And now I must find a new favorite theme park area. Somehow.

It's Just Waterfalls

The second disaster was admittedly less significant but struck me through the heart just as strongly, and that was the removal of the Polynesian Village's lobby waterfall centerpiece.

Now, I was at the Polynesian just last week and many of the upgrades I've been seeing around the hotel have been excellent and badly needed. Beautiful volcanic rockwork has sprung up where previously suspect wallpaper and drywall was the norm. The cartoonish volcano pool is being rethought, and even the old name "Polynesian Village" has been restored. Everything about the project seem to be an effort to update but retain the Polynesian's funky retro charm.

And, it must be said, it's not like the Polynesian hasn't successfully reinvented itself before. In the 70s it was a paradise of turquoise and sea-green tiles, wicker chairs, and goofily "modern" design touches, more Vegas than the hotel many know. In the 90s it was turned into the orange-and-earth tones garden it remained until this year. So it's not like the Polynesian has ever been just one thing, unchanging. It's a modern and wildly popular hotel and it has been and will be continued to be upgraded because that's what hotels are.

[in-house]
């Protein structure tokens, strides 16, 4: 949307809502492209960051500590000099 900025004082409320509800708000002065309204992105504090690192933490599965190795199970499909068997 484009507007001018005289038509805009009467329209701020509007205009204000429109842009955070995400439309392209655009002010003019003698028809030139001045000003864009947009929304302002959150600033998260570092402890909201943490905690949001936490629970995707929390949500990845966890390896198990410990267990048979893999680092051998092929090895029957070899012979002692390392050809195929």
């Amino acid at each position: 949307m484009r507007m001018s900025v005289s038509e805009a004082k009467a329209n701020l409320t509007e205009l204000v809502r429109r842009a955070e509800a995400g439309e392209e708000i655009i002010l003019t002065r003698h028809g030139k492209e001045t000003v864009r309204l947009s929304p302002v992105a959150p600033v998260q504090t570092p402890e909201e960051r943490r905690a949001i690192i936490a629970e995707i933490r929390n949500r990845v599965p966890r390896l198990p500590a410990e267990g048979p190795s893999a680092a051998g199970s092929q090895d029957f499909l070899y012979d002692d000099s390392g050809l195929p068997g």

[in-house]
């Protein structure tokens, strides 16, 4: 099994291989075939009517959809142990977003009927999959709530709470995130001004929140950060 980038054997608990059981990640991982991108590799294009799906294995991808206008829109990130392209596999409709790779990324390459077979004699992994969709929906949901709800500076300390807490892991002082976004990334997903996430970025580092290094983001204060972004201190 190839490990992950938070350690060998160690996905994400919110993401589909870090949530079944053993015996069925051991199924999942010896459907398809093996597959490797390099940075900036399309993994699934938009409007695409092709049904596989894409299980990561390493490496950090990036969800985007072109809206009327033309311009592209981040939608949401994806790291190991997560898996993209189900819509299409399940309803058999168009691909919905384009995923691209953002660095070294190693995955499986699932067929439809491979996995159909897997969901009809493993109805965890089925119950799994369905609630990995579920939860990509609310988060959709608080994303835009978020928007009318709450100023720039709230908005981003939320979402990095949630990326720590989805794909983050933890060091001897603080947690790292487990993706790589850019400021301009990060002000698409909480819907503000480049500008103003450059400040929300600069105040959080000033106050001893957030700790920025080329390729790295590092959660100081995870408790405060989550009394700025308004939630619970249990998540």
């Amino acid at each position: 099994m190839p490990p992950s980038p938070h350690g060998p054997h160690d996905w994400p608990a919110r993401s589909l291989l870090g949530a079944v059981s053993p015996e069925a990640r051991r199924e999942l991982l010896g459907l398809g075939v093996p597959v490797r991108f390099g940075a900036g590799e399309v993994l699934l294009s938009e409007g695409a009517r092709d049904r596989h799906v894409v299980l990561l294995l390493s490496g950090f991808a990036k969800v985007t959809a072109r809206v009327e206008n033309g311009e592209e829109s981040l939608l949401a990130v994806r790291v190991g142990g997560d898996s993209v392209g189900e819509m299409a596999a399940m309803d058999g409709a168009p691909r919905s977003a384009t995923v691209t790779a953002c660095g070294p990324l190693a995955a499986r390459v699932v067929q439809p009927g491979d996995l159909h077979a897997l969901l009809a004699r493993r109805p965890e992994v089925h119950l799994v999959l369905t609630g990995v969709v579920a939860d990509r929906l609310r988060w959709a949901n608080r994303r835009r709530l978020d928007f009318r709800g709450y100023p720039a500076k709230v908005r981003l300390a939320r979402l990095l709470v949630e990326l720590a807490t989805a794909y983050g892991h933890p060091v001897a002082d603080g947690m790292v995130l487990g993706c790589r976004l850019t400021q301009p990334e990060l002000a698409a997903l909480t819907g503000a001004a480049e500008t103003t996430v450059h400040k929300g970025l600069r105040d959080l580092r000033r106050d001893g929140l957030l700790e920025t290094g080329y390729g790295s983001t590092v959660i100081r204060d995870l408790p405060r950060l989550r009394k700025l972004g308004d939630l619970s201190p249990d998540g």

I'm saying all this as a preface because I have been attacked and probably will be again for being a stodgy traditionalist who would have all of Walt Disney World unchanged, which is presumptuous guff. But I do believe that we can retain the best elements of the past and combine them with needed refreshments and upgrades to produce a product which is both always relevant and timeless.

The Polynesian waterfalls were the heart of the resort. They were the signature central moment of the resort, as important to its impact as entering Wilderness Lodge through that tiny antechamber and stepping into the golden glow of that lobby. The hiss of the automatic doors and entering a space both interior and exterior, the sound of the rushing water over the rocks, and the dapple Florida sunlight on the interior garden was the defining, unique statement of that hotel.